leasure. And so he endeavours to make them miserable, but leaves it at their choice; whether they will follow his temptations, or not : whereas God is considered as ordaining to misery, antecedent to men's choice. And tho these, and the like religious principles reflect great dishonour upon God, with regard to his moral character, yet the men of these principles pretend to have the highest zeal for his honour and glory. And accordingly, if they can find a person, who they think has taken up false notions of the Deity, with regard to his natural character, namely, his natural properties, his per

res, his personality, and the like, then they open their mouths like a trumpet to proclaim such a one's great wickedness, as they are pleased to call it; and charge him with blasphemy, and with doing the greatest disponour to his Maker: not considering that the dishonour done to God, when considered in his natural capacity, bears no comparison with that much greater dishonour done to him, when considered in his m Suppose a man to be of a healthy vigorous constitution, and that he is really a

oneft virtuous man; and suppose any one should say of him, that he is weak and infirm in his body; and another should say, that he is a fool or a knave; in both cases the man's character is injur'd ; in the former in his natural, in the latter in his moral capacity. And here, I presume, it will be allow'd by all, that the injury done in the former case bears no comparison to the injury done to the man's character in the latter. And yet this is the very case, with respect to God. The injury done him, with regard to his natural character, is as it were nothing when compared with that much greater, which is done him in his moral. I shall not here aggrayate the case, but leave it to every man's serious consideration. And,

Now, I think, I begin to exceed the bounds of a letter, and to cast a blemish upon my former performance. For will not every one be ready to say of my previous question, surely, its defects were great, if it needed so large a supply? But suppose I have been faulty in making the supplement larger than the performance, yet I hope it is what will easily be excused; when it is considered, that this is what I am necessarily led into, in order to vindicate the moral character of our beavenly Father. A point, in which not only the honour of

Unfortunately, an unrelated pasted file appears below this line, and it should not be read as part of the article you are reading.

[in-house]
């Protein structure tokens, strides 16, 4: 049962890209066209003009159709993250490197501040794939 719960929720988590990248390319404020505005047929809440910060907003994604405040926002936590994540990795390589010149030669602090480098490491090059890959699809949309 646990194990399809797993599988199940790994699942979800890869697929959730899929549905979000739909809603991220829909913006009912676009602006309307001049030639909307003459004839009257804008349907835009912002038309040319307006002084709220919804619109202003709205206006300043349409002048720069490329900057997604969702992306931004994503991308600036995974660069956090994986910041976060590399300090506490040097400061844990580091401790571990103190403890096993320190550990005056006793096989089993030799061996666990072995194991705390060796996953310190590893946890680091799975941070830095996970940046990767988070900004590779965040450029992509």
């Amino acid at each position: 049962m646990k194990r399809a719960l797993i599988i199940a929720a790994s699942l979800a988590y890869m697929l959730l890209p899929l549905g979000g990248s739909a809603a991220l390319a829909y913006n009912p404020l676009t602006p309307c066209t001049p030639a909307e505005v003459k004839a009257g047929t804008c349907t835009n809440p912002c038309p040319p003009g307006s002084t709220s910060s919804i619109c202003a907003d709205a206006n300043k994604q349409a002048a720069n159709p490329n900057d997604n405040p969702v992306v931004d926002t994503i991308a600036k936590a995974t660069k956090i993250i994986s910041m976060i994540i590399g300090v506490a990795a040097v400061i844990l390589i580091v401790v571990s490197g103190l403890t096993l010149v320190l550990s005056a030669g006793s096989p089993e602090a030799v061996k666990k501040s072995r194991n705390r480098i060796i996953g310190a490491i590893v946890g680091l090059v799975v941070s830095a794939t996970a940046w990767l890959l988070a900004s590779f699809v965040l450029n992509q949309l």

God, but the interest and happiness of mankind, are nearly concern'd. For, if God is in reality such a wife and good Being, who directs his actions by the moral fitness of things (as I think I have proved him to be) then it will follow, that as nothing but personal virtuousness and personal viciousness can, in the nature of the thing, render us the suitable and proper objects of divine approbation or dislike; so it must be a matter of the utmost concern to us all, to put on such a temper of mind and such a behaviour, as will render us worthy of divine regard.

If any thing farther should appear necessary to be said upon this subject, I must leave it, to constitute a second supplement to my previous question. And in the mean time I beg leave to subscribe myself,


Your most obliged

Friend and Servant.






Regard to his offering up Isaac in facrifice, re-examined.

In a Letter to a Clergyman.

Reverend SIR,
T THEN I had the happiness of being in your company some few

days past, you were pleased to query, whether what I have for-
merly said, in a discourse concerning property, with respect to A-

braham's offering up Ifaac in sacrifice, did not clash with what I have lately faid upon that point, in the supplement to my previous question? This query has given me occasion to re-examine the subject, the result of which I beg leave to lay before you in the following observations. And,

First, I here take for granted (as being already elsewhere proved) the following proposition, namely, that God is absolutely wife and good; that is to say, God always (without the least variation) conducts his actions by the rules of wisdom and goodness; or, in other words, he always does that which upon the whole is best, or most subfervient to the common good. And therefore if I have at any time past advanced, or endeavoured to maintain any propositions which are inconhstent with the above proposition, all such propositions I now retract as erroneous. I thought it proper to make this remark, in order to prevent all objections of this kind. For, supposing that at different times I should advance two propositions inconhstent with each other, all I think, that would follow from hence is, that my judgment of the same point has been different at different times: which surely is a common case with those men whose opinions are the result of a free enquiry, and are not taken upon trust. I say, this is all that will follow, supposing the case as above; for, as to the propositions themselves, their truth or falsehood does not depend upon my advancing them, but upon the strength or weakness of the evidence which attends them. Again,

I observe,